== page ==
How was your day? It’s a question that reeks of small talk but at the dinner table, these four words can be just what every family needs for a meal of shared laughter or even serious talk.
Now, most young children naturally enjoy talking about their activities. You can get them talking with little or no effort at all. However, it can be quite a challenge to get older kids, especially teenagers, involved in the conversation. For this reason, parents should learn to ask good questions—simple but meaningful and interesting enough to engage their kids so that, before they know it, they are already babbling non-stop about their innermost thoughts and feelings.
When initiating family conversations, avoid “yes” or “no” questions, which could abruptly end in awkward, dead silence. Instead, set a happy and positive mood by beginning with good news. Ask about the good stuff that happened during the day and give affirmation for any achievement that is shared, no matter how small.
Parents, make sure your questions do not come out as “threatening” to your kids. For example, if you ask outright, “Did you pass your Science quiz?” and your son thinks he did not do well, he might hesitate to give an answer. But if you first ask him about how his day went and if anything fun happened that day, he would be more willing—even excited—to spill the beans When he has run out of interesting stories to share, then you can ask about other things, such as if there is anything that is bothering him. This is where the worries, struggles, and not-so-good news come in.
Watch and listen
Depending on the age of your children, their struggles can range from losing a basketball game or feeling jittery about a school project, to having a major argument with a friend or being rejected by a long-time crush. From their reactions and replies, you can gauge whether the concern is real and how serious their dilemma is.
Listen closely to the words spoken. Keep in mind, however, that younger children may not be able to express their feelings and thoughts accurately. Because of their limited vocabulary and comprehension, some may use the wrong words for the right feeling. Even adults sometimes have trouble finding the perfect words to express themselves, especially when under pressure or stress. So be patient in trying to understand what is being said as well as the things left unspoken.
Be sensitive as well to non-verbal cues, such as facial expressions, restlessness, silence, hesitation, and discomfort. Moderate the conversation, but try not to interrupt the storytelling. Show interest and compassion instead of immediately reacting with blame, criticism, or worse, a lecture.
Tell your story
Another way to encourage a child to open up about an ongoing struggle is for the parents to share about a setback or challenge that they themselves have faced, how they dealt with it, and what they learned from the experience. Of course, the struggle shared by the parents should be something the child can relate to, such as having to learn a new skill and how they kept trying until they got it right.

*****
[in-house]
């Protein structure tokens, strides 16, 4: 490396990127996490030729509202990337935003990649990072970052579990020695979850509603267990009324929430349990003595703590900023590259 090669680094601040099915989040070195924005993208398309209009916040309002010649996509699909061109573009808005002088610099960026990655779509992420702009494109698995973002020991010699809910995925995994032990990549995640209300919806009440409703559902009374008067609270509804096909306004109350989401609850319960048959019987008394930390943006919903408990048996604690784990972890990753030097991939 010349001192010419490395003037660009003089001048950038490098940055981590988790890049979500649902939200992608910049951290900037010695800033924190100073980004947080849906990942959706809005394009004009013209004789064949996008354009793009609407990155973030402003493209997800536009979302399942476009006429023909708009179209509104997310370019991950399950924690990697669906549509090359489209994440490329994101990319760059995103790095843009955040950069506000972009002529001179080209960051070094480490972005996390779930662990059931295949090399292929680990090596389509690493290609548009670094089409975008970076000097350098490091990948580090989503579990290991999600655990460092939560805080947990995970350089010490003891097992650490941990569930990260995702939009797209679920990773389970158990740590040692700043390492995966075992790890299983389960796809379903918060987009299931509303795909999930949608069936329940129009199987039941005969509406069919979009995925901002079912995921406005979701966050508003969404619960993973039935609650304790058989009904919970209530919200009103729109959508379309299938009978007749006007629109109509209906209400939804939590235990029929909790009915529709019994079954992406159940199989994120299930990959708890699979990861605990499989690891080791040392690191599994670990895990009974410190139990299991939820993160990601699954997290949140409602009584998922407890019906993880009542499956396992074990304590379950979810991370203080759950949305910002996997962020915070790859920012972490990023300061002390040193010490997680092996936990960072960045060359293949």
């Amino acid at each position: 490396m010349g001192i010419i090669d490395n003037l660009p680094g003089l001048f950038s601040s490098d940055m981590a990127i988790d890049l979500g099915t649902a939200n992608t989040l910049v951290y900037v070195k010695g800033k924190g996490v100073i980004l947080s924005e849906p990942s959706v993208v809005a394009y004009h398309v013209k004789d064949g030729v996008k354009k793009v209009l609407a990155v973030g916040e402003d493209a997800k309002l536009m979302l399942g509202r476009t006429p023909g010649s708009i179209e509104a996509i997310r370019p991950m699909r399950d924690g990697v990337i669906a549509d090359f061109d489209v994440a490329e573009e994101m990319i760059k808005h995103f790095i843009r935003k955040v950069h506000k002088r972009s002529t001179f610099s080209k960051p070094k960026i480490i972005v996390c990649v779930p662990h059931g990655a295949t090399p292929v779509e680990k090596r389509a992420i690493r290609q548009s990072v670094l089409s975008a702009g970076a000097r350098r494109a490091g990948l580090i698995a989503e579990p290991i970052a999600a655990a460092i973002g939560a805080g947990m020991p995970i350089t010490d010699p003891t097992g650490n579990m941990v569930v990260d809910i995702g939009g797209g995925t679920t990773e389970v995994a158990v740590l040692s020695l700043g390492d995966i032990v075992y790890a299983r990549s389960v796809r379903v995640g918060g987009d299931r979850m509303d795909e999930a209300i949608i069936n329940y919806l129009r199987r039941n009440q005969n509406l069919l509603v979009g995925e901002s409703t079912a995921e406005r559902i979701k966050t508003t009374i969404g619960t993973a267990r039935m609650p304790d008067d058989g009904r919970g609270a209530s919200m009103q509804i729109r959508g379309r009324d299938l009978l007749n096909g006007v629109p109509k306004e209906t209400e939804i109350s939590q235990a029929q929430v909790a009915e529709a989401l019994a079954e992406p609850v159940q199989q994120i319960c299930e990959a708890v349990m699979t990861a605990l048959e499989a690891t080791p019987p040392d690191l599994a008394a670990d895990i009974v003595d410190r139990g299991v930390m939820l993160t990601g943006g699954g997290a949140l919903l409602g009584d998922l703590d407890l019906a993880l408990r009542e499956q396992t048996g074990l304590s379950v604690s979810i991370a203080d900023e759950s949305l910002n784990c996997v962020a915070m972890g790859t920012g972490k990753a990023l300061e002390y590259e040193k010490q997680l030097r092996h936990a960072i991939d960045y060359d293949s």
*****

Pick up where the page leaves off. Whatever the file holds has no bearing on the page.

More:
Tales of success after difficulties are always inspiring, and stories with a happy ending are both satisfying and encouraging. Often, just hearing their parents’ stories of their struggles and eventual success can help children deal with their own challenges.
When it’s complicated
Some topics may be way too complex to cover during mealtime, so don’t expect to resolve major issues over mac ‘n’ cheese. As parents, it is important to know when to divert the conversation to another topic and when to move the discussion to a more appropriate time and place. This isn’t always the easiest thing to do.
If your daughter is in the mood to talk, it may be wiser to not break her momentum. Just let her pour out her thoughts and feelings first. Then, without being patronizing, gradually shift the conversation to a lighter topic—but not without first acknowledging her sentiments. Do not interrupt abruptly; otherwise, your daughter may think you’re ignoring or making light of her concern or that you are simply not interested in what she is going through. As the meal ends, you can invite her to have dessert, over which you can slowly raise the topic again and have some serious heart-to-heart talk.
What is essential is that the parents assure their children that they are there for them and that their children can approach them whenever they need to talk. Most importantly, always end the family meal on a positive note. Find something to affirm in everyone or to be thankful for in every situation. The head of the family can go through the main points of the conversation, encouraging the whole family to pray for each other.
Sense of Family
It can be surprising how little we know about the daily lives of the people we share our home—and meals—with. With the proper encouragement, children can develop the confidence to talk about their thoughts, feelings, dreams, struggles, fears, and worries. Then, the sharing of daily life stories within the family can become a regular habit, even away from the dinner table.
When we realize that every member of the family goes through something – both good and bad – we can learn to be more compassionate, sensitive, understanding, accepting, and forgiving. The dinner table can become a wonderful opportunity to model important values to our children, a place where a strong sense of family is built and experienced, with everyone helping to make each other’s burdens lighter and easier to bear.
The author thanks Ana Lou Cortez Aseron, registered psychologist and guidance counselor at San Sebastian College, and Cesca Amurao, kindergarten coordinator and former guidance counselor at St. Theresa’s College, for sharing valuable insights for this article.